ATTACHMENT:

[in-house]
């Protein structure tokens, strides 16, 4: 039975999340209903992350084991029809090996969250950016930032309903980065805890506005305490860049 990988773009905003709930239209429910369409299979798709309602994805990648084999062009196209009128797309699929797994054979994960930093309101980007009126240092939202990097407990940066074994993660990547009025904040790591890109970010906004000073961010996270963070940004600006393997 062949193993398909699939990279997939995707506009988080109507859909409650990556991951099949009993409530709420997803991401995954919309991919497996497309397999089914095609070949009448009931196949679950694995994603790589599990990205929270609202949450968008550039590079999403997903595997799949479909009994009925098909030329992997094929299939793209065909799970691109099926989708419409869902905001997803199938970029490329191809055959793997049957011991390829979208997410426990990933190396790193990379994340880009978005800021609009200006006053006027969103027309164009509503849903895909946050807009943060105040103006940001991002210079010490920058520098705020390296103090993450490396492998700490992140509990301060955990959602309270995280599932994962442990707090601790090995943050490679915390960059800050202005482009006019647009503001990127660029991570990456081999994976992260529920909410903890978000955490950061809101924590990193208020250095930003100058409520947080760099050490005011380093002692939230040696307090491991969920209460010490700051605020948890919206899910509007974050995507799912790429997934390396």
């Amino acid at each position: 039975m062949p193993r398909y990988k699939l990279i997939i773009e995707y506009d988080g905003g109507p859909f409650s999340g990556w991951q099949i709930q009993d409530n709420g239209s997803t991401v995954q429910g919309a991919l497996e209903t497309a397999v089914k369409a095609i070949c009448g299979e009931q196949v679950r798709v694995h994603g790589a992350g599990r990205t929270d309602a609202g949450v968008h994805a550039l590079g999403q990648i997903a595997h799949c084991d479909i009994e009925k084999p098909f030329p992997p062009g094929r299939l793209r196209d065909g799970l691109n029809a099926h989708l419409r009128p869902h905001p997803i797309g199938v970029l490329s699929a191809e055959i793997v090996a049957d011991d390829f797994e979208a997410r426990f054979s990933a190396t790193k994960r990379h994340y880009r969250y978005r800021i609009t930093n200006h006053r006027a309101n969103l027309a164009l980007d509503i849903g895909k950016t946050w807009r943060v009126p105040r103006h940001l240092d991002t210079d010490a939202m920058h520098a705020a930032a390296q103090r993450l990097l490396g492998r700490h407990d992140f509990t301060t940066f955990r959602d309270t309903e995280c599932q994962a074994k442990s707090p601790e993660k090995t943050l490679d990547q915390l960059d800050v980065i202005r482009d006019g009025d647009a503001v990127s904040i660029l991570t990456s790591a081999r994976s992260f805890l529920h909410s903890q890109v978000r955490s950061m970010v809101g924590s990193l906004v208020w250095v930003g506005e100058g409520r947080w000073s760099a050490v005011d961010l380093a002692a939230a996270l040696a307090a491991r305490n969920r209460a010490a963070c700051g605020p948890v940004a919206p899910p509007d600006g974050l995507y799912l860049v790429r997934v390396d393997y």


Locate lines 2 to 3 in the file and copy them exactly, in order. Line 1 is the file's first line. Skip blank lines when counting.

């Protein structure tokens, strides 16, 4: 039975999340209903992350084991029809090996969250950016930032309903980065805890506005305490860049 990988773009905003709930239209429910369409299979798709309602994805990648084999062009196209009128797309699929797994054979994960930093309101980007009126240092939202990097407990940066074994993660990547009025904040790591890109970010906004000073961010996270963070940004600006393997 062949193993398909699939990279997939995707506009988080109507859909409650990556991951099949009993409530709420997803991401995954919309991919497996497309397999089914095609070949009448009931196949679950694995994603790589599990990205929270609202949450968008550039590079999403997903595997799949479909009994009925098909030329992997094929299939793209065909799970691109099926989708419409869902905001997803199938970029490329191809055959793997049957011991390829979208997410426990990933190396790193990379994340880009978005800021609009200006006053006027969103027309164009509503849903895909946050807009943060105040103006940001991002210079010490920058520098705020390296103090993450490396492998700490992140509990301060955990959602309270995280599932994962442990707090601790090995943050490679915390960059800050202005482009006019647009503001990127660029991570990456081999994976992260529920909410903890978000955490950061809101924590990193208020250095930003100058409520947080760099050490005011380093002692939230040696307090491991969920209460010490700051605020948890919206899910509007974050995507799912790429997934390396």
């Amino acid at each position: 039975m062949p193993r398909y990988k699939l990279i997939i773009e995707y506009d988080g905003g109507p859909f409650s999340g990556w991951q099949i709930q009993d409530n709420g239209s997803t991401v995954q429910g919309a991919l497996e209903t497309a397999v089914k369409a095609i070949c009448g299979e009931q196949v679950r798709v694995h994603g790589a992350g599990r990205t929270d309602a609202g949450v968008h994805a550039l590079g999403q990648i997903a595997h799949c084991d479909i009994e009925k084999p098909f030329p992997p062009g094929r299939l793209r196209d065909g799970l691109n029809a099926h989708l419409r009128p869902h905001p997803i797309g199938v970029l490329s699929a191809e055959i793997v090996a049957d011991d390829f797994e979208a997410r426990f054979s990933a190396t790193k994960r990379h994340y880009r969250y978005r800021i609009t930093n200006h006053r006027a309101n969103l027309a164009l980007d509503i849903g895909k950016t946050w807009r943060v009126p105040r103006h940001l240092d991002t210079d010490a939202m920058h520098a705020a930032a390296q103090r993450l990097l490396g492998r700490h407990d992140f509990t301060t940066f955990r959602d309270t309903e995280c599932q994962a074994k442990s707090p601790e993660k090995t943050l490679d990547q915390l960059d800050v980065i202005r482009d006019g009025d647009a503001v990127s904040i660029l991570t990456s790591a081999r994976s992260f805890l529920h909410s903890q890109v978000r955490s950061m970010v809101g924590s990193l906004v208020w250095v930003g506005e100058g409520r947080w000073s760099a050490v005011d961010l380093a002692a939230a996270l040696a307090a491991r305490n969920r209460a010490a963070c700051g605020p948890v940004a919206p899910p509007d600006g974050l995507y799912l860049v790429r997934v390396d393997y």